If you have old hospital equipment to dispose of, the question is what to do next. While in the past, hospital managers paid to recycle surplus items or returned them to manufacturers to refurbish and sell on, there is now an emphasis on reusing equipment.

The Department of Health’s current advice is: “Waste (should) be reviewed for its resource value and potential.” Given the NHS produces 250,000 tonnes of waste a year, extending the life of equipment is clearly greener. It is also more profitable.

Buyers from all over the world are interested in NHS equipment. Many hospital managers choose to turn to specialist medical auction houses, to clear and sell goods from hospitals.

There are a variety of ways to sell assets depending on type. Tenders or private treaty sales suit valuable assets such as radiography equipment, plant and machinery. Auctions however, are better for portable equipment that can be easily transported to the sale rooms and buyers may often view the auction from overseas.

Onsite auctions are best when a trust is closing a hospital and wants to dispose of large quantities of furniture and cheaper items. The obvious advantage to the seller is that the buyers must remove the goods directly from the site.

John McGinty, trust equipment manager from Great Western Hospital, Swindon, says: “It’s in the interest of the public purse to try and gain value from reusing or recycling.” Mr McGinty says he has no room to store any excess equipment or furniture. Each quarter the hospital builds up a collection of things that they try to redeploy internally. After that, they assess with their auction partner what is saleable and arrange to scrap the remainder.

Mike Hilditch of specialist medical auction house the Hilditch Group says it has been a long journey to convince hospitals not to throw good equipment away.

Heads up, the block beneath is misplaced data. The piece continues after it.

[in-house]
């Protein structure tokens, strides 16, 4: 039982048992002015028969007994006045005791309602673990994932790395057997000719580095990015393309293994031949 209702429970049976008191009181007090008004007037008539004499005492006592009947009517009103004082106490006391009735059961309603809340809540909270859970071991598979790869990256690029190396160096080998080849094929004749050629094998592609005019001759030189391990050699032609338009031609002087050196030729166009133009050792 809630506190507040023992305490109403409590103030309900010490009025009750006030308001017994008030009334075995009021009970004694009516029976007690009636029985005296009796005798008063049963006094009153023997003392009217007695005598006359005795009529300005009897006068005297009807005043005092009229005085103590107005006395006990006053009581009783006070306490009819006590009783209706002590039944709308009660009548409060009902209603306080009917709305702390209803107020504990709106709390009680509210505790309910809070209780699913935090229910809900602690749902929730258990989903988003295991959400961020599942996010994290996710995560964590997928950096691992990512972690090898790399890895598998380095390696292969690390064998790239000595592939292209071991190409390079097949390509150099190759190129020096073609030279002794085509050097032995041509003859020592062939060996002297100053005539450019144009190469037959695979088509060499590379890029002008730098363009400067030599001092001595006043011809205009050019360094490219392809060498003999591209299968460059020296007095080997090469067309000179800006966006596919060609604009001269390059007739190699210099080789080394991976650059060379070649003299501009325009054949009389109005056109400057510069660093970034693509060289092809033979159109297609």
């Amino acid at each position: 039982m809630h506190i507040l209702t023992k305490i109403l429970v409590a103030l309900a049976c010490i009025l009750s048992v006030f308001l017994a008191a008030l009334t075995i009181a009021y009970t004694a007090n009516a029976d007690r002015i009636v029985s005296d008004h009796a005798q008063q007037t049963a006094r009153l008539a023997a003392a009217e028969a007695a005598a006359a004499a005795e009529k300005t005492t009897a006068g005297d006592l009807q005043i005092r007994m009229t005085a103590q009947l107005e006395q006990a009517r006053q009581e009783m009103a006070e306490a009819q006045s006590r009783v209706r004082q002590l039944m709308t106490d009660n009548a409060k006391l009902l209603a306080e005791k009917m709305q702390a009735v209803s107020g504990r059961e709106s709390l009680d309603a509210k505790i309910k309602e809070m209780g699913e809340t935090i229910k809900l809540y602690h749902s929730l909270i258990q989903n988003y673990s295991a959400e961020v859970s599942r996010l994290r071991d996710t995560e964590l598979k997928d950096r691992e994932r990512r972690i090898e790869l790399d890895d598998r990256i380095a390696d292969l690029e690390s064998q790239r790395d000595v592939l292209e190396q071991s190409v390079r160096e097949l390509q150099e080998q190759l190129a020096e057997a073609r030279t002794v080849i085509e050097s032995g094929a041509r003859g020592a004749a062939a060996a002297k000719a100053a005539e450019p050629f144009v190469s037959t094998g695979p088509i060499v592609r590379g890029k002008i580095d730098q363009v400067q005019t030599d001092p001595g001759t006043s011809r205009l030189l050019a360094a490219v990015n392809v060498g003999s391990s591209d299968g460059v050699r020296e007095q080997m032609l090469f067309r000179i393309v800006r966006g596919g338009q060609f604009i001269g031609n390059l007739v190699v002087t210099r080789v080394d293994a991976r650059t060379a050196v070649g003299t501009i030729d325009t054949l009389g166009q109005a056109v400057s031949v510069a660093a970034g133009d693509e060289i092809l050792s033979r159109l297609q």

Advantages of selling redundant equipment:

  • Managers can generate an additional revenue stream for the hospital.
  • Some of the original purchase costs can be offset by sale of these assets at a later date. 
  • A buoyant second user market ensures residual values remain high, making lease equipment cheaper to finance.
  • Users in the developing world can benefit from hi-tech equipment at a fraction of the ‘new’ price.
  • European and UK buyers can access spare parts for existing equipment, thus keeping them in commission longer.

Waste electrical and electronic equipment legislation

What is WEEE and who is affected by the regulations? 

  • WEEE is any piece of waste electrical or electronic equipment.
  • Some WEEE such as cathode ray tubes (televisions), nickel-cadmium batteries and fluorescent tubes are also hazardous.
  • Where WEEE is hazardous, handling and disposal is covered by the hazardous waste regulations. All other WEEE is covered by the WEEE regulations. 

What are the implications for business of the WEEE regulations? 

  • You must store, transport and dispose or recycle your WEEE separately from other waste streams you produce.
  • If the electrical and electronic equipment that you need to dispose of was manufactured before 13 August 2005, you will have to pay for the disposal via an authorised facility from 1 July 2007 onwards, although some charges are already in place.
  • If your waste EEE was manufactured after 13 August 2005 and you are replacing the old EEE with a new item, your supplier is responsible for offering a disposal scheme. The supplier will charge for this service.